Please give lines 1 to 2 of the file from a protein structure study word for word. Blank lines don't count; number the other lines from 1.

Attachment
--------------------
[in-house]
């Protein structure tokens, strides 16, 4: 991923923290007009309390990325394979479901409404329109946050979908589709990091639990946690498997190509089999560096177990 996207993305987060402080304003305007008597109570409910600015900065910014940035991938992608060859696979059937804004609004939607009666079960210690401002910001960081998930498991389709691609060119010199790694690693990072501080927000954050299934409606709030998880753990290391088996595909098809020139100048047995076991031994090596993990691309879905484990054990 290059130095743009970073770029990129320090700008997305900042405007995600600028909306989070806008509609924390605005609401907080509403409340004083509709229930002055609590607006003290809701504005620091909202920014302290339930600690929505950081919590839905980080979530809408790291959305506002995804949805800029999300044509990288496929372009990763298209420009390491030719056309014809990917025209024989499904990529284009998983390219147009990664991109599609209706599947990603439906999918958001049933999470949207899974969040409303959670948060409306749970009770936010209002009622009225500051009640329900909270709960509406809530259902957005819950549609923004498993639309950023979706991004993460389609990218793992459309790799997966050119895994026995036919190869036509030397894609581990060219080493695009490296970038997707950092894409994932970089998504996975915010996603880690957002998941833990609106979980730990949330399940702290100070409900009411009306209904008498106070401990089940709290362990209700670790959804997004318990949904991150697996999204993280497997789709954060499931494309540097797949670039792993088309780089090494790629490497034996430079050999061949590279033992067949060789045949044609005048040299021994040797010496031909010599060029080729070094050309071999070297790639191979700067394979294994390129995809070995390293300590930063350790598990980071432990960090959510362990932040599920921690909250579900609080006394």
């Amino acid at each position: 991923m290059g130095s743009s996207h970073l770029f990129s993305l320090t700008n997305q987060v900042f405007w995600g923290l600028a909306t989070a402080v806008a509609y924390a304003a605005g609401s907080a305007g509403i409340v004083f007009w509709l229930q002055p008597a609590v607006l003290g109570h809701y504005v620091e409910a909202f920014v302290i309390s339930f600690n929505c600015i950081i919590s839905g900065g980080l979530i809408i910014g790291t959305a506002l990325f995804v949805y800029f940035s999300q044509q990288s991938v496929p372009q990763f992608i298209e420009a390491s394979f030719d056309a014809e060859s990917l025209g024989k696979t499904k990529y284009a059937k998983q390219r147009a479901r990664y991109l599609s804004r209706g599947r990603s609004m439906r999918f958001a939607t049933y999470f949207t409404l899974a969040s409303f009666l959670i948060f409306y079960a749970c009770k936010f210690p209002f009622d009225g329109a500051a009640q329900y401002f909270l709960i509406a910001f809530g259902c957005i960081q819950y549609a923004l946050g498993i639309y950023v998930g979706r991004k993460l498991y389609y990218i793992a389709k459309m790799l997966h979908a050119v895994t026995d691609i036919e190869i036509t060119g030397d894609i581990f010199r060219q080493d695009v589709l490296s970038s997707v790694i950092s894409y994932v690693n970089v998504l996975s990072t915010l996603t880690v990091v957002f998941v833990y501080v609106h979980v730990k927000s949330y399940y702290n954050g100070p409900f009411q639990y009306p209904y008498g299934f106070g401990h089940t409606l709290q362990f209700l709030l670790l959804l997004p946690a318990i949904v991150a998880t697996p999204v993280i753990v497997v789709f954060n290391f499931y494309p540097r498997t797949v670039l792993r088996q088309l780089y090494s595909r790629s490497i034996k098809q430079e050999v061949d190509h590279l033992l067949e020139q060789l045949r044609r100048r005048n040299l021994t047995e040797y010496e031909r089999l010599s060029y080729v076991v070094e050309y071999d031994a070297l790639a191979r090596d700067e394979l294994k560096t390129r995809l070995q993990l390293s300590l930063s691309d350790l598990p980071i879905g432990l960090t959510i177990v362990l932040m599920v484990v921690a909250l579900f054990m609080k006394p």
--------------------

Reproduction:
[in-house]
């Protein structure tokens, strides 16, 4: 991923923290007009309390990325394979479901409404329109946050979908589709990091639990946690498997190509089999560096177990 996207993305987060402080304003305007008597109570409910600015900065910014940035991938992608060859696979059937804004609004939607009666079960210690401002910001960081998930498991389709691609060119010199790694690693990072501080927000954050299934409606709030998880753990290391088996595909098809020139100048047995076991031994090596993990691309879905484990054990 290059130095743009970073770029990129320090700008997305900042405007995600600028909306989070806008509609924390605005609401907080509403409340004083509709229930002055609590607006003290809701504005620091909202920014302290339930600690929505950081919590839905980080979530809408790291959305506002995804949805800029999300044509990288496929372009990763298209420009390491030719056309014809990917025209024989499904990529284009998983390219147009990664991109599609209706599947990603439906999918958001049933999470949207899974969040409303959670948060409306749970009770936010209002009622009225500051009640329900909270709960509406809530259902957005819950549609923004498993639309950023979706991004993460389609990218793992459309790799997966050119895994026995036919190869036509030397894609581990060219080493695009490296970038997707950092894409994932970089998504996975915010996603880690957002998941833990609106979980730990949330399940702290100070409900009411009306209904008498106070401990089940709290362990209700670790959804997004318990949904991150697996999204993280497997789709954060499931494309540097797949670039792993088309780089090494790629490497034996430079050999061949590279033992067949060789045949044609005048040299021994040797010496031909010599060029080729070094050309071999070297790639191979700067394979294994390129995809070995390293300590930063350790598990980071432990960090959510362990932040599920921690909250579900609080006394």